St. Petersburg’s next mayor is going to have a large influence on the future development of this growing city — which makes it unsurprising, perhaps, that real estate companies, developers and investors have taken an active interest in the race’s front-runners.
Ken Welch and Darden Rice have both brought in sizable sums from these groups, as has Robert Blackmon to a lesser extent. Thousands more have poured in through the candidates’ affiliated political committees, which don’t have the $1,000 cap on donations that campaign contributions do.
Overall, Rice has amassed the largest pot of money, totaling just under $750,000 through her campaign and her political committee. Welch has received more than $465,000 and Blackmon, who entered the race later, has raised about $285,000.
After that, contributions have trailed off considerably. Restaurateur Pete Boland has raised about $92,000 through his campaign and political committee; Wengay Newton, the former council member and state representative, has brought in about $38,000; University of South Florida St. Petersburg student Michael Ingram has raised just under $5,000; and both St. Petersburg native Torry Nelson and small business owner Marcile Powers have raised about $1,500.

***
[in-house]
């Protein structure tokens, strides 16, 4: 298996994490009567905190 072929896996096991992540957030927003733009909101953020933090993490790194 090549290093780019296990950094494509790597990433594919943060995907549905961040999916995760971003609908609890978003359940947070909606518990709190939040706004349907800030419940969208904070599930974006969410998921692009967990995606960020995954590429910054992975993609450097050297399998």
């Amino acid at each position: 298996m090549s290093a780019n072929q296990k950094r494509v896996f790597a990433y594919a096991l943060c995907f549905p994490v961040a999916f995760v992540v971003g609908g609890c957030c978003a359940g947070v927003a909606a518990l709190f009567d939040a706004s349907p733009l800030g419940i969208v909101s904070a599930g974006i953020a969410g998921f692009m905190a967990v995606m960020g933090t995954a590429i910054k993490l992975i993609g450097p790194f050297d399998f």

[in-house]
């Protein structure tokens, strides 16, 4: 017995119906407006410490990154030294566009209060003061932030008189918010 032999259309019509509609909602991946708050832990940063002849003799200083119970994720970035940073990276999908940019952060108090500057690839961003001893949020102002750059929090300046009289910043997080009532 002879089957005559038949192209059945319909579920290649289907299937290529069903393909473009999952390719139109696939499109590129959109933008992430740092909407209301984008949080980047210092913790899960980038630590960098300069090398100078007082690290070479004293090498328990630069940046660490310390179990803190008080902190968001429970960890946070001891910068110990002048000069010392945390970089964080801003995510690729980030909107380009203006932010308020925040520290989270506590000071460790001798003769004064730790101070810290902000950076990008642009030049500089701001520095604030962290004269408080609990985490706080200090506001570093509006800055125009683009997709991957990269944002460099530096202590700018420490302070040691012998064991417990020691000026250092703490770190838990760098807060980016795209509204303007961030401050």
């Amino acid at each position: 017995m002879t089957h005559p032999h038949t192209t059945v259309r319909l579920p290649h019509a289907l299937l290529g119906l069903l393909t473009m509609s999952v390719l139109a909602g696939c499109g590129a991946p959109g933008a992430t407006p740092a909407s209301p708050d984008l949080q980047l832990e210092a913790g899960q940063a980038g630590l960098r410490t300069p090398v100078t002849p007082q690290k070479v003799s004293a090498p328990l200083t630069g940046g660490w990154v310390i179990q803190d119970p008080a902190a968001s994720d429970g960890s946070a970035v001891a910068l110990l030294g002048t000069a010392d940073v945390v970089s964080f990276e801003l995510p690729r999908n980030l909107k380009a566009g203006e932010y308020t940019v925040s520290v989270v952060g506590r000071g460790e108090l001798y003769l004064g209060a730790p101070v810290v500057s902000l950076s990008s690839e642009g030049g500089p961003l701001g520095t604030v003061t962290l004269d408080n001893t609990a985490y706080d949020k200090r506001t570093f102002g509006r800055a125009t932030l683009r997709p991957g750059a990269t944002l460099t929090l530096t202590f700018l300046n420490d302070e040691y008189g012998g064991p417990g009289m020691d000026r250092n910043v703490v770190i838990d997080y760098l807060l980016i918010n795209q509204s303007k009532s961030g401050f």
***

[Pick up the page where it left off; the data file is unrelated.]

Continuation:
Nelson, the last candidate to qualify, said he felt like the money isn’t the be-all-end-all and that working-class voters like those he’s reaching aren’t always able to donate $1,000.
Powers said she wished campaigns weren’t so financially driven. She said she was comfortable with the amount she raised and she didn’t want any direct mailers or lawn signs because of the environmental impact.
“The last thing I want is a sea turtle choking on something with my name on it,” she said.
Blackmon said that, despite being outraised and outspent by Welch and Rice, the success of his campaign shows he knows how to manage money. Blackmon also noted that he was supported by local restaurateurs, like The Mill and Nash’s Hot Chicken, linking that support to his pushback last year against citations that Mayor Rick Kriseman’s administration levied against businesses over coronavirus code violations.
“With polling where it is, I think it just goes to show who’s been able to be a prudent fiscal steward,” Blackmon said, referencing an Aug. 5 poll by St. Pete Polls that showed him second in support behind Welch. “I’m working hard and I’m working smart and that’s exactly what you want in a mayor.”
Despite the large amounts taken in by Welch and Rice, this year’s totals pale in comparison to 2017′s contentious mayoral race, where candidates Rick Kriseman and Rick Baker together took in almost $2.5 million.
A majority of this year’s donations to candidates came from within Florida, although not all in Tampa Bay.
One of the largest donors in the race is South Florida real estate developer Daniel Kodsi, the CEO of Royal Palm Cos. Kodsi donated $17,000 to Welch and $37,000 to Rice.
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Kodsi’s company has eyed a development in St. Petersburg south of downtown since about 2018. The following year, Mayor Kriseman expressed his excitement for the project, but he noted there would be strict development standards to account for climate change and rising tides.